Hello, hello loves!~
A while back, I had a post and guide on Valentines’ Day chocolate. There seemed to be alot of positive feedback with that post. BAYOG is always looking for new and diverse content for you guys. With the BAYOG boys’ permission and support, I thought I would start doing “Anime Foods IRL” posts! Just every now and then haha~ As you all know, I know and love food. (((o(*°▽°*)o)))
The idea behind these posts will be some info about the foods we often see in anime, manga, and dramas. And if I can, I’ll also show you how to make said foods! That being said, this first Anime Foods IRL post will be on ramen! It’s a classic food that’s been featured in so many series and things. This post will be focused more on the history and types of ramen. The next one will be a cooking based part. What exactly is ramen? It’s basically a type of Japanese soup with Chinese style noodles. Ramen is believed to be a Japanese variation of the Chinese lamian (拉麵). The popular instant stuff came around in the late 1950s by Ando Momofuku. It was market under his company Nissin. The noodles were flash fried and gave it a longer shelf life than frozen noodles. However, it was still considered somewhat of a luxury item back then. The reason being that fresh noodles had cost a fraction of the cost at the time. In the 1970s, Nissin brought out the iconic Cup Noodle.
I still can’t bring myself to finish this game…
Many people are used to seeing and knowing only the cheap instant ramen. I shit you not, I once heard someone shitting on the idea of an authentic ramen restaurant. She thought it was a scam to be charged so much for an extra fancy version of the “cheap college food”. But, it’s the other way around. The “fancy” ramen, are the original ramen. It’s ramen as it was meant to be. Instant stuff was made later out of convenience. We’re all familiar with instant noodles (like Nissin Cup Ramen) that varies in flavors like chicken, shrimp, beef, and vegetables. You see, real ramen can be seen almost as an art form. Real and authentic ramen has a process and takes (quite alot of) time. This is particularly for the soup. Ingredients such as stock (chicken, pork, beef, or vegetables), kombu (kelp), animal bones, and aromatics (onions, garlic, mushrooms, ginger, etc) are put into a pot and may be simmered for hours. Yes, HOURS. A good stock may take several hours, maybe a whole day, to make. You can think of it as the main body of ramen. There are other components too, such as tare (liquid seasoning/accent that adds the saltiness to the ramen). There are also many different options for toppings such as veggies, meat, seasoned boiled eggs, kamaboko/narutomaki (fish cake), sesame seeds, and nori (dried laver/seaweed).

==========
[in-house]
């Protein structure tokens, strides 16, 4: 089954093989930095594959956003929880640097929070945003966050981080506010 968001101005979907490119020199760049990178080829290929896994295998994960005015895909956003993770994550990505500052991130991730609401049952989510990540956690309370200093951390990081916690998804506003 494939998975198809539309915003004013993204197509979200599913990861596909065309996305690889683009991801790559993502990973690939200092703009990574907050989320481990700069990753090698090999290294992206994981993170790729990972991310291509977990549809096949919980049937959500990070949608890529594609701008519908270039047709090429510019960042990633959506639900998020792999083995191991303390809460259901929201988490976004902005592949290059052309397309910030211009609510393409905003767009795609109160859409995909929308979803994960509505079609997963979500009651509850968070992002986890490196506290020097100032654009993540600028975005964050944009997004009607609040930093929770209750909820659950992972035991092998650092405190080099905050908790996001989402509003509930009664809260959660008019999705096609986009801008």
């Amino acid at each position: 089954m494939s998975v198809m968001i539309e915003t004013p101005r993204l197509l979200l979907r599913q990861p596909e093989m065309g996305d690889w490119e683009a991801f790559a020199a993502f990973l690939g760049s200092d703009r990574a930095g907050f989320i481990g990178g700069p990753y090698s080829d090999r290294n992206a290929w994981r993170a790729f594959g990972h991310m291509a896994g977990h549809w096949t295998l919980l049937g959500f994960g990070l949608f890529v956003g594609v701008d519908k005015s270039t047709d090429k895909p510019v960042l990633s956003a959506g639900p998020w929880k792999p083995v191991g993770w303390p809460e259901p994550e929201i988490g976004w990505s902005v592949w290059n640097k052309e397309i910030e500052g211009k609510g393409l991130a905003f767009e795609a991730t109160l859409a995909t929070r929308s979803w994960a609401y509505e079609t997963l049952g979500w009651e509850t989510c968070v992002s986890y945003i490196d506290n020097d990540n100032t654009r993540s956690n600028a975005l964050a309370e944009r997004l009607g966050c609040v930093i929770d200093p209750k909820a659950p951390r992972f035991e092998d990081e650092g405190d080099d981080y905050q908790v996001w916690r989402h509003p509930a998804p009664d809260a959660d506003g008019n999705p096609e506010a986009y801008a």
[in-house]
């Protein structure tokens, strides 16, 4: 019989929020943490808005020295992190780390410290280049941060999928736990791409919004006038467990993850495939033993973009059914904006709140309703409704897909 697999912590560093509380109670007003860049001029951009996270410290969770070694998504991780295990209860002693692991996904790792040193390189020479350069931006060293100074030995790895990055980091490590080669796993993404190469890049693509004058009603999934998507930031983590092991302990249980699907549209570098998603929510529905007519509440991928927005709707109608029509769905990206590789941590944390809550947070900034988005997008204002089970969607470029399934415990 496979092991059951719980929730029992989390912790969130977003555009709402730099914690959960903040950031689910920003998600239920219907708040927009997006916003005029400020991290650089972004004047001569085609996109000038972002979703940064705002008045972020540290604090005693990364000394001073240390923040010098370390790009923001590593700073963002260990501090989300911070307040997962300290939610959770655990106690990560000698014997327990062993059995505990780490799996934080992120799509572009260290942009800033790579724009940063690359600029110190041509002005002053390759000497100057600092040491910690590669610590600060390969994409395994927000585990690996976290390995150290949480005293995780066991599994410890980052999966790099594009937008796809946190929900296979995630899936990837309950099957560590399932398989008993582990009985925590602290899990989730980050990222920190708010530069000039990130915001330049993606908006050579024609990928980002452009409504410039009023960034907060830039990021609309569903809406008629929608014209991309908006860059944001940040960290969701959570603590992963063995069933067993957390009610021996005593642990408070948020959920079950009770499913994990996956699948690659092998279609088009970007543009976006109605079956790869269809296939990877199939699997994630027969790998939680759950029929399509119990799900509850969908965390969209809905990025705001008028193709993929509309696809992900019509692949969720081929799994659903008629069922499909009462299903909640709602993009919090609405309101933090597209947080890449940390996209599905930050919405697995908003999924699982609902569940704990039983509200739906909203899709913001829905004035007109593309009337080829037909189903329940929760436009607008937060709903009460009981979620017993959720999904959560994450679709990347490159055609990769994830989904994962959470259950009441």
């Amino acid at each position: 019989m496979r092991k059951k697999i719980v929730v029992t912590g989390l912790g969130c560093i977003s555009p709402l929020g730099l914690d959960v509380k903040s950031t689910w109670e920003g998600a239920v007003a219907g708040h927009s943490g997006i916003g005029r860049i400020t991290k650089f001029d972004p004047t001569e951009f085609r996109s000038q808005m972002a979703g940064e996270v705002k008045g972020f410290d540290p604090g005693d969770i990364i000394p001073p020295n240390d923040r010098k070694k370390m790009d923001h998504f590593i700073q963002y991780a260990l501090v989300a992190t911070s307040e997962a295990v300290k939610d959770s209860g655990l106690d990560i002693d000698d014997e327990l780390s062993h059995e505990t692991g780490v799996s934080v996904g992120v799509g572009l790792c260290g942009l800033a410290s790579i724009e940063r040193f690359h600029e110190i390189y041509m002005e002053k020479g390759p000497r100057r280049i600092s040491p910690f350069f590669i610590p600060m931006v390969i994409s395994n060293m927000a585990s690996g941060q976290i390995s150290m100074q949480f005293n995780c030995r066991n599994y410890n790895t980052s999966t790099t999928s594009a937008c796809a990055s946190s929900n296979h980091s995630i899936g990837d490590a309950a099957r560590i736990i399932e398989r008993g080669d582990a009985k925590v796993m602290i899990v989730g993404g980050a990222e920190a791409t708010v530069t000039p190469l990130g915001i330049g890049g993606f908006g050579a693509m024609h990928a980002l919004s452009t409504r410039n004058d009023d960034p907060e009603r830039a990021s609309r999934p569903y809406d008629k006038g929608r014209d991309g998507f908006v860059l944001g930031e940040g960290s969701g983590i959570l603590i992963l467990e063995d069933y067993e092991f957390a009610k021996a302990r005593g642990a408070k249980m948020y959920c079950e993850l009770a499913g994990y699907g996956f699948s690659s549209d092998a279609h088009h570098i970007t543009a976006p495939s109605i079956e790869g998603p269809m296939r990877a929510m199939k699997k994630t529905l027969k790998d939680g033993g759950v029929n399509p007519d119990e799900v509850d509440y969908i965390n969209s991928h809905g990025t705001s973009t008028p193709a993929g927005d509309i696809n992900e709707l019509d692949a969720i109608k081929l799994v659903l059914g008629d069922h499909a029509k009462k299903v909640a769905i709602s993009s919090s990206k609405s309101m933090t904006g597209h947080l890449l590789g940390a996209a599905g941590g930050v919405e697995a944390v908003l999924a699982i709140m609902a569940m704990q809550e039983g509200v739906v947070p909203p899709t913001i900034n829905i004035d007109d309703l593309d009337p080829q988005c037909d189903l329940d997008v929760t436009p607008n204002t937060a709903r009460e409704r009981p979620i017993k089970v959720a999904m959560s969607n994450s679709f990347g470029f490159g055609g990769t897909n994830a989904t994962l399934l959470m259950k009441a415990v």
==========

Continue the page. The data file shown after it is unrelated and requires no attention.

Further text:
There are so many varieties and flavors of ramen. These are your basic categories.
Tonkotsu – Pork bone based broth. It’s cooked with the pork bones and fat, which are simmered for several hours. This gives the soup a cloudy color and a thick, creamy consistency. This is due to the collagen from the bones which makes it so hearty. Yes, it may sound gross. I assure you that it’s incredibly delicious. Tonkotsu is my absolute favorite ramen~
Shoyu – Soy sauce based broth. Apparently it’s the oldest type of ramen, so the OG ramen. It’s a clear brown broth. It’s usually a chicken or vegetable based broth with plenty of soy sauce.
Shio – Salt based broth. It’s a pale and clear-ish broth. Bones are sometimes used, though it’s not cooked as long as the ones in tonkotsu.
Miso – Miso based broth. Apparently this one is relatively new in terms of ramen history. Supposedly it came around in Hokkaido around 1965. Basically a ton of miso is added to a oily broth. Sometimes tonkotsu or lard is added. It’s a thick, nutty, slightly sweet and hearty broth.
Curry – Curry based broth. This was also created in Hokkaido around 1965. It’s a bone and veggie broth that has curry in it. The noodles are thicker and kind of curly compared to regular ramen noodles.